Stories

The IRE Resource Center is a major research library containing more than 27,000 investigative stories.

Most of our stories are not available for download but can be easily ordered by contacting the Resource Center directly at 573-882-3364 or rescntr@ire.org where a researcher can help you pinpoint what you need.

Search results for "water" ...

  • Boeing’s Lobbying Campaign

    “Boeing’s Lobbying Campaign" uses public records to trace how The Boeing Co.’s lobbying killed a long-overdue correction to an obscure but important formula used to determine how much water pollution is allowed under the Clean Water Act. The lobbying by a Boeing senior executive, InvestigateWest showed, reached all the way to Gov. Christine Gregoire. After the Washington Department of Ecology had withstood challenges to its plans to tighten the water-pollution rules from the powerful timber and business industries during the 2012 legislative session, Boeing had the juice to quietly short-circuit those plans a few months later. The company went around Ecology to the governor, as InvestigateWest’s timeline of documents and emails made clear. Our reporting was carried in newspapers around the state, sparking reporting and editorials by other news organizations on the previously low-profile issue. Environmentalists also cited the series in a lawsuit against the EPA. Because we elevated this issue into public consciousness, reporters were all over the story when Boeing again tried to delay the changes in the 2013 legislative session, nearly causing a government shutdown. A new draft rule tightening the standards is due out in March 2014.
  • Disastrous Relief

    The Manitoba Association of Native Firefighters (or MANFF) was supposed to be an advocate for Aboriginal evacuees of the devastating Manitoba floods of 2011. Two First Nations communities were completely written-off by flood waters, leaving over 2,000 people homeless. MANFF was to make life easier for these evacuees as they waited-out government wrangling in hotels and rental houses scattered throughout the province, separated form loved ones and their home communities. $85 million (and counting) flowed through MANFF to care for these evacuees. And yet millions of dollars in bills went unpaid. Frustrated and frightened evacuees eventually contacted APTN with reports of bullying and mistreatment by MANFF staff. Melissa Ridgen looks for answers in APTN Investigates’ Season 5 premier, Disastrous Relief.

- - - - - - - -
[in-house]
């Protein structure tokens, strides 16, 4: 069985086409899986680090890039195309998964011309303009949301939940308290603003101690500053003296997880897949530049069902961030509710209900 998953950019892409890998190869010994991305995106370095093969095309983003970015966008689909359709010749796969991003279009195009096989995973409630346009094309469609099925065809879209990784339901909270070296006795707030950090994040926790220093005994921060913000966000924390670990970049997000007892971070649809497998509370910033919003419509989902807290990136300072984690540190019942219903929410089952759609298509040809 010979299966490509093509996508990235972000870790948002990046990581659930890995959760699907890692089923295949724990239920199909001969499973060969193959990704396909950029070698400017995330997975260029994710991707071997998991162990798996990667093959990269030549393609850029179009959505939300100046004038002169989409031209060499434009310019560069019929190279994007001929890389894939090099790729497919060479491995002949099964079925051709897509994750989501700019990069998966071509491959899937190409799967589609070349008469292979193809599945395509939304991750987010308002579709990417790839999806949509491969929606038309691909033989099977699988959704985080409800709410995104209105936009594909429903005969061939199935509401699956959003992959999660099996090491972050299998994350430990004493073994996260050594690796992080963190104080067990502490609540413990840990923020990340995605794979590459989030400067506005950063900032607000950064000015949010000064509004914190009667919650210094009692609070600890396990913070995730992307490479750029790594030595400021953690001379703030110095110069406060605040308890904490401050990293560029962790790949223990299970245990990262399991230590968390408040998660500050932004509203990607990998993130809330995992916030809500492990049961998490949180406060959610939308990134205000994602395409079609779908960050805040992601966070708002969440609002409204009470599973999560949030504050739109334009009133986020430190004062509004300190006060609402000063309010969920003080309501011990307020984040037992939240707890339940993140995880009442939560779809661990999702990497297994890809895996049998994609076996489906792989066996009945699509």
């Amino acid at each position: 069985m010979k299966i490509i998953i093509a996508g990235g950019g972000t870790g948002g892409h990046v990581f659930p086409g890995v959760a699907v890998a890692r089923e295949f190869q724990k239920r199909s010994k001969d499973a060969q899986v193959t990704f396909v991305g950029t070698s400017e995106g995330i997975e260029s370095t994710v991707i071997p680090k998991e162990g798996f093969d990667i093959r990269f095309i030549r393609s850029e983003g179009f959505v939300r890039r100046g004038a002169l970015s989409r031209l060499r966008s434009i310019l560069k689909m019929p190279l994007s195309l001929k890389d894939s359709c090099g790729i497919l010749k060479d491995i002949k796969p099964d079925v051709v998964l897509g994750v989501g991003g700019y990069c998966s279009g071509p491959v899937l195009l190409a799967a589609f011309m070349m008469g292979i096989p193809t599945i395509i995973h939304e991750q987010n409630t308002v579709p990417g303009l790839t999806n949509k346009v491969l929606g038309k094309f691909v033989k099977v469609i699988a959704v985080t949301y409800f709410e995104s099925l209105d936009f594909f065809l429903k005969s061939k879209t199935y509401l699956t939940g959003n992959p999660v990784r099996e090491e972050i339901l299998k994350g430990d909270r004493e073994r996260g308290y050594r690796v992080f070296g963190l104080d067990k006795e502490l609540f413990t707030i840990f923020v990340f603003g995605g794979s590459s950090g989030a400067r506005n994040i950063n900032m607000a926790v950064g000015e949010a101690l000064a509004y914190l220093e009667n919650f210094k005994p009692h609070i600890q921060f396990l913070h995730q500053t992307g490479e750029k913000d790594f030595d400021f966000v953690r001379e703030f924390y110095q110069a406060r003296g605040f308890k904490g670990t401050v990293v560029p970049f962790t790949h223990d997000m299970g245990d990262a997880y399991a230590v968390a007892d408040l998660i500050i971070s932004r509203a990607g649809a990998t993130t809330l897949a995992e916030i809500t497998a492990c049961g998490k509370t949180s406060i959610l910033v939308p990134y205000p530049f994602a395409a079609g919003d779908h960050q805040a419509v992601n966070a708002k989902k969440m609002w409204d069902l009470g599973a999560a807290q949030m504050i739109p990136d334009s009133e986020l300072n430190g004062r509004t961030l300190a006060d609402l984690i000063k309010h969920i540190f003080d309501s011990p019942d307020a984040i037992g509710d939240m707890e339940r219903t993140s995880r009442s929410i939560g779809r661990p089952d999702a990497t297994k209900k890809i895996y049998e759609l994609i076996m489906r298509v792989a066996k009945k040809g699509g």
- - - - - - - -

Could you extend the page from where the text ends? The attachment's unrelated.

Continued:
• Toxic Legacy

    Employees of Technicoat, a metal coating company based in Fort Worth in the ‘70s and 80s, hired teenagers to dispose of industrial waste and harmful chemicals. None of the employees went through any kind of safety training or were given protective gear. Now many of the company’s former employees have either died from illnesses linked to chemical exposure or are currently battling illnesses that are likely related to being exposed to chemicals during their tenure at Technicoat. The story found that the city of Fort Worth and the Tarrant Regional Water District are still dealing with the environmental impact of the company’s illegal chemical dumping – sometimes down storm drains, in holes dug in the ground, or straight into the Trinity River – as the area that housed the Technicoat plant is being redeveloped. It also discovered that the company blatantly disregarded federal safety standards and was fined multiple times by different federal, state, and local agencies for environmental and safety violations.
  • Pest Control: Syngenta's Secret Campaign to Silence Atrazine's Critics